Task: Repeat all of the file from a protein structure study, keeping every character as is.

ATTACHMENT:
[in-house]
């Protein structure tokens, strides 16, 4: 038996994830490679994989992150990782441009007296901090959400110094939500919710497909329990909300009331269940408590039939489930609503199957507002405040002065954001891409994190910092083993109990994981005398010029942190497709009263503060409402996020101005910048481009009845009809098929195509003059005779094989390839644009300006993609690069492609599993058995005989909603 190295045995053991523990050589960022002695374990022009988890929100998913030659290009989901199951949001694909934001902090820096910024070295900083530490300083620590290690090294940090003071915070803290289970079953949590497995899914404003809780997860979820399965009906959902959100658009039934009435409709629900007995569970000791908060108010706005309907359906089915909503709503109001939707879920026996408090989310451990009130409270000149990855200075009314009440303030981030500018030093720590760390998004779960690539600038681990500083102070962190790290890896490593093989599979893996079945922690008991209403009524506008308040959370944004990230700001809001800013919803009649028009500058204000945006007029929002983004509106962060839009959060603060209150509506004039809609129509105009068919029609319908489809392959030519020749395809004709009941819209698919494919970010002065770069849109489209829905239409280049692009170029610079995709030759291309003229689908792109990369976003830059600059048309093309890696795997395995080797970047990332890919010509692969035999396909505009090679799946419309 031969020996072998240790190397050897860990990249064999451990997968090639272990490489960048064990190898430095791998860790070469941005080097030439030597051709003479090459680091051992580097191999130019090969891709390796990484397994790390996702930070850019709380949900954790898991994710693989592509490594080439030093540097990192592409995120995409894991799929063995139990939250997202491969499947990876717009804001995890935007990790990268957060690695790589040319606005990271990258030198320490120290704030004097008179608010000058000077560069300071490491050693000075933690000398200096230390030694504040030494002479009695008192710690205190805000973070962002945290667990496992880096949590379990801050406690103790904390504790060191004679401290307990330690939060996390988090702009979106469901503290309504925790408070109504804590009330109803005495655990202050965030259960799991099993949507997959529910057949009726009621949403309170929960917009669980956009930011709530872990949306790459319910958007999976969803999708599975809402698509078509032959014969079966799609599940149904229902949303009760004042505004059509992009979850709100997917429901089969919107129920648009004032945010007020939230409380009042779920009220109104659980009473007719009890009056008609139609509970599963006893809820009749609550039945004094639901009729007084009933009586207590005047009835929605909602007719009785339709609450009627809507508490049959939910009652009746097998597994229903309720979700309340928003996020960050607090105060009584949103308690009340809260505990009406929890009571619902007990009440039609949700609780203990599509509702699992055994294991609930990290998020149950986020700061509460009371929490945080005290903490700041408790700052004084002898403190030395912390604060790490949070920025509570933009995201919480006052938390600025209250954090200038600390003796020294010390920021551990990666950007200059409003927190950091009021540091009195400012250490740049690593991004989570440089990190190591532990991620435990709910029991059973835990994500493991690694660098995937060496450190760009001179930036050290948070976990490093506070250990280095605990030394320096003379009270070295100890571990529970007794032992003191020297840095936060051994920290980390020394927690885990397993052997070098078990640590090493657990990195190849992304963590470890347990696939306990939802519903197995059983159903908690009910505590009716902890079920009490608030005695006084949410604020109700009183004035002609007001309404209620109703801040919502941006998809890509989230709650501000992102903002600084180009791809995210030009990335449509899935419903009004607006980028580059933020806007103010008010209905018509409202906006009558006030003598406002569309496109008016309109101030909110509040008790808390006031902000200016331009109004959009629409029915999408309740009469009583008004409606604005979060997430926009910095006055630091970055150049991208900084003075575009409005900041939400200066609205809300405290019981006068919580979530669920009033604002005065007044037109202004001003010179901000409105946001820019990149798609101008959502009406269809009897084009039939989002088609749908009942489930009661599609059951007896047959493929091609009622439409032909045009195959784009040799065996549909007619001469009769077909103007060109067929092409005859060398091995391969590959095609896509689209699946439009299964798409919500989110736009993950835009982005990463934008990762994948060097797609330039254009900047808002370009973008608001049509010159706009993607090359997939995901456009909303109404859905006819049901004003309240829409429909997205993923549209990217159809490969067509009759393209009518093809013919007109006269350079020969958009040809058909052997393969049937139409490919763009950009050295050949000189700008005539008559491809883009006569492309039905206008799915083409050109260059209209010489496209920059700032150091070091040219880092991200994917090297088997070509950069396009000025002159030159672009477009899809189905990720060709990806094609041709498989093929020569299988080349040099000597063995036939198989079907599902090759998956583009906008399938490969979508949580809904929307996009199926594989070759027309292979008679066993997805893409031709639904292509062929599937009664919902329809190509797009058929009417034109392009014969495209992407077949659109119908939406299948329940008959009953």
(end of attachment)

[in-house]
């Protein structure tokens, strides 16, 4: 038996994830490679994989992150990782441009007296901090959400110094939500919710497909329990909300009331269940408590039939489930609503199957507002405040002065954001891409994190910092083993109990994981005398010029942190497709009263503060409402996020101005910048481009009845009809098929195509003059005779094989390839644009300006993609690069492609599993058995005989909603 190295045995053991523990050589960022002695374990022009988890929100998913030659290009989901199951949001694909934001902090820096910024070295900083530490300083620590290690090294940090003071915070803290289970079953949590497995899914404003809780997860979820399965009906959902959100658009039934009435409709629900007995569970000791908060108010706005309907359906089915909503709503109001939707879920026996408090989310451990009130409270000149990855200075009314009440303030981030500018030093720590760390998004779960690539600038681990500083102070962190790290890896490593093989599979893996079945922690008991209403009524506008308040959370944004990230700001809001800013919803009649028009500058204000945006007029929002983004509106962060839009959060603060209150509506004039809609129509105009068919029609319908489809392959030519020749395809004709009941819209698919494919970010002065770069849109489209829905239409280049692009170029610079995709030759291309003229689908792109990369976003830059600059048309093309890696795997395995080797970047990332890919010509692969035999396909505009090679799946419309 031969020996072998240790190397050897860990990249064999451990997968090639272990490489960048064990190898430095791998860790070469941005080097030439030597051709003479090459680091051992580097191999130019090969891709390796990484397994790390996702930070850019709380949900954790898991994710693989592509490594080439030093540097990192592409995120995409894991799929063995139990939250997202491969499947990876717009804001995890935007990790990268957060690695790589040319606005990271990258030198320490120290704030004097008179608010000058000077560069300071490491050693000075933690000398200096230390030694504040030494002479009695008192710690205190805000973070962002945290667990496992880096949590379990801050406690103790904390504790060191004679401290307990330690939060996390988090702009979106469901503290309504925790408070109504804590009330109803005495655990202050965030259960799991099993949507997959529910057949009726009621949403309170929960917009669980956009930011709530872990949306790459319910958007999976969803999708599975809402698509078509032959014969079966799609599940149904229902949303009760004042505004059509992009979850709100997917429901089969919107129920648009004032945010007020939230409380009042779920009220109104659980009473007719009890009056008609139609509970599963006893809820009749609550039945004094639901009729007084009933009586207590005047009835929605909602007719009785339709609450009627809507508490049959939910009652009746097998597994229903309720979700309340928003996020960050607090105060009584949103308690009340809260505990009406929890009571619902007990009440039609949700609780203990599509509702699992055994294991609930990290998020149950986020700061509460009371929490945080005290903490700041408790700052004084002898403190030395912390604060790490949070920025509570933009995201919480006052938390600025209250954090200038600390003796020294010390920021551990990666950007200059409003927190950091009021540091009195400012250490740049690593991004989570440089990190190591532990991620435990709910029991059973835990994500493991690694660098995937060496450190760009001179930036050290948070976990490093506070250990280095605990030394320096003379009270070295100890571990529970007794032992003191020297840095936060051994920290980390020394927690885990397993052997070098078990640590090493657990990195190849992304963590470890347990696939306990939802519903197995059983159903908690009910505590009716902890079920009490608030005695006084949410604020109700009183004035002609007001309404209620109703801040919502941006998809890509989230709650501000992102903002600084180009791809995210030009990335449509899935419903009004607006980028580059933020806007103010008010209905018509409202906006009558006030003598406002569309496109008016309109101030909110509040008790808390006031902000200016331009109004959009629409029915999408309740009469009583008004409606604005979060997430926009910095006055630091970055150049991208900084003075575009409005900041939400200066609205809300405290019981006068919580979530669920009033604002005065007044037109202004001003010179901000409105946001820019990149798609101008959502009406269809009897084009039939989002088609749908009942489930009661599609059951007896047959493929091609009622439409032909045009195959784009040799065996549909007619001469009769077909103007060109067929092409005859060398091995391969590959095609896509689209699946439009299964798409919500989110736009993950835009982005990463934008990762994948060097797609330039254009900047808002370009973008608001049509010159706009993607090359997939995901456009909303109404859905006819049901004003309240829409429909997205993923549209990217159809490969067509009759393209009518093809013919007109006269350079020969958009040809058909052997393969049937139409490919763009950009050295050949000189700008005539008559491809883009006569492309039905206008799915083409050109260059209209010489496209920059700032150091070091040219880092991200994917090297088997070509950069396009000025002159030159672009477009899809189905990720060709990806094609041709498989093929020569299988080349040099000597063995036939198989079907599902090759998956583009906008399938490969979508949580809904929307996009199926594989070759027309292979008679066993997805893409031709639904292509062929599937009664919902329809190509797009058929009417034109392009014969495209992407077949659109119908939406299948329940008959009953």